Through imaginative storytelling and art, “The Return” conveys environmental health from a Native American perspective. A center within the UW School of Public Health worked with Native American tribes to create and publish the illustrated story as a 32-page comic book.
One of the goals of this Native Tradition, Environment and Community Health Project was to find out how Native American ways of understanding the world and our place in it differ from the Western concept of environmental health. Surveys, interviews, and talking circles identified three core themes of Native environmental health: community, wellness, and inter-relationship.
“The Return” was created from the findings. It is a dreamlike account of a Native woman and her baby, and tells how these three concepts are passed to the next generation.
Michelle Montgomery, senior fellow in the UW Department of Bioethics and Humanities at the UW Center for Genomics & Healthcare Equality, and Nicholas Salazar, a student at the Institute for American Indian Arts in Santa Fe, N.M., developed the book. Montgomery is a tribal member affiliated with the Haliwa Saponi and Eastern Band Cherokee.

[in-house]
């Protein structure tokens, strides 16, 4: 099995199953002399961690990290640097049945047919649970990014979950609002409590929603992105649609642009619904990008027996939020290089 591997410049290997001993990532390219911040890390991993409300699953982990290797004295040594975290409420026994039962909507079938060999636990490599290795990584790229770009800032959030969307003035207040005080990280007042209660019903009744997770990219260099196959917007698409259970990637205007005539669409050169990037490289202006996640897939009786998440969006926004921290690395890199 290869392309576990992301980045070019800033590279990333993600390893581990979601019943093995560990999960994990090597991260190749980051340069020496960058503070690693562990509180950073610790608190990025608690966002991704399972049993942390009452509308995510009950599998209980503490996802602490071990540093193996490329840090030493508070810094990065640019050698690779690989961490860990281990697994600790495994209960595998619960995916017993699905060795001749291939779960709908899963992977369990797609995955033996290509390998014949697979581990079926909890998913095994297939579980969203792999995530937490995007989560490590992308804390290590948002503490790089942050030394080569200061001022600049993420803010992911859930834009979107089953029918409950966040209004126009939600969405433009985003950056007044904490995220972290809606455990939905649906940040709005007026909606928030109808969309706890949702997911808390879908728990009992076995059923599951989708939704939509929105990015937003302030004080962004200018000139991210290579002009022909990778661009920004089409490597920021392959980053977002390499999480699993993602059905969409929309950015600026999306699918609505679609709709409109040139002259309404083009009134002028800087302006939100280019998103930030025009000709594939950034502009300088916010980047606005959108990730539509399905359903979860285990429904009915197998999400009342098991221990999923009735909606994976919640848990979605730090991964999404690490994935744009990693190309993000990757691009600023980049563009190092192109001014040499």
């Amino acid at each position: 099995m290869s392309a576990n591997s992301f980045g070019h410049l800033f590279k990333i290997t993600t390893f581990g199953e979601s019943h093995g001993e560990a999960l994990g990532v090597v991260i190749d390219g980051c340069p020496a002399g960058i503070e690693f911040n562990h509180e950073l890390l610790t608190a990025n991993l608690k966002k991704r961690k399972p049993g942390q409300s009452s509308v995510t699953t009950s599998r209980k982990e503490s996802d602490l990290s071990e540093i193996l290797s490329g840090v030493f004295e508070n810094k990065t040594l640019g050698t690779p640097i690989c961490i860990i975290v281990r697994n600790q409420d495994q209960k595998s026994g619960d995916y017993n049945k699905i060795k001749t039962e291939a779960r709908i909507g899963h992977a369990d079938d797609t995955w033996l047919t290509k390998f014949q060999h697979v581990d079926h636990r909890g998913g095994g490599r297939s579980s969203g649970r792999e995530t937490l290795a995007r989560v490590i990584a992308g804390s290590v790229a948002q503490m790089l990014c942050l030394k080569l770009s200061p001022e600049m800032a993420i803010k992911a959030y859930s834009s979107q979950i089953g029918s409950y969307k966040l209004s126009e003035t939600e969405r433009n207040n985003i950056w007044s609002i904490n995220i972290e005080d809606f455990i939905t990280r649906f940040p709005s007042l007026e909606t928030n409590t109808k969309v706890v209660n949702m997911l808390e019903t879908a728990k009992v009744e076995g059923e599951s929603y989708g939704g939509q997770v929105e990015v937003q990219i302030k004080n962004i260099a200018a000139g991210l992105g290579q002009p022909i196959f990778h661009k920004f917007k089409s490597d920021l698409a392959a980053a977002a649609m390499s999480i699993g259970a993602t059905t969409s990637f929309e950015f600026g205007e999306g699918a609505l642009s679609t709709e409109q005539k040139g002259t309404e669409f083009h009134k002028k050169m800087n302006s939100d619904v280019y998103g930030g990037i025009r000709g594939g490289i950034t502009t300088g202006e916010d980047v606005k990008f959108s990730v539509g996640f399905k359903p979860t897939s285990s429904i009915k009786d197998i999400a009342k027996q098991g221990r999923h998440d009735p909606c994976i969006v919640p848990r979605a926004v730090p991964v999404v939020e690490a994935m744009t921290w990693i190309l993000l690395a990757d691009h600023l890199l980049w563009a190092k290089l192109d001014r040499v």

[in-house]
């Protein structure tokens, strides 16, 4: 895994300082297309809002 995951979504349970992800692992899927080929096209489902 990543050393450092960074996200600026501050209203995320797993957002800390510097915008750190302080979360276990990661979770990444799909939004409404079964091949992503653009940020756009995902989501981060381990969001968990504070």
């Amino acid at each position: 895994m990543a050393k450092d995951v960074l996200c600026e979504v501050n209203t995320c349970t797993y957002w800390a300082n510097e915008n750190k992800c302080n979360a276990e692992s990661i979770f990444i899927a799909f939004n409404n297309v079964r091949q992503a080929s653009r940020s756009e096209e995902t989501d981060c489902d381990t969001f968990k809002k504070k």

The UW Center for Ecogenetics & Environmental Health and the Northwest Indian College co-managed the project. The effort began in 2008 with a collaborative grant from the National Institute for Environmental Health Sciences.
The book was distributed at the 2013 American Indian Higher Education Consortium Student Conference in Green Bay, Wisc. More dissemination opportunities are planned. The end of the book contains a discussion guide and suggestions for related art projects.
“The Return” comic book is posted as a PDF.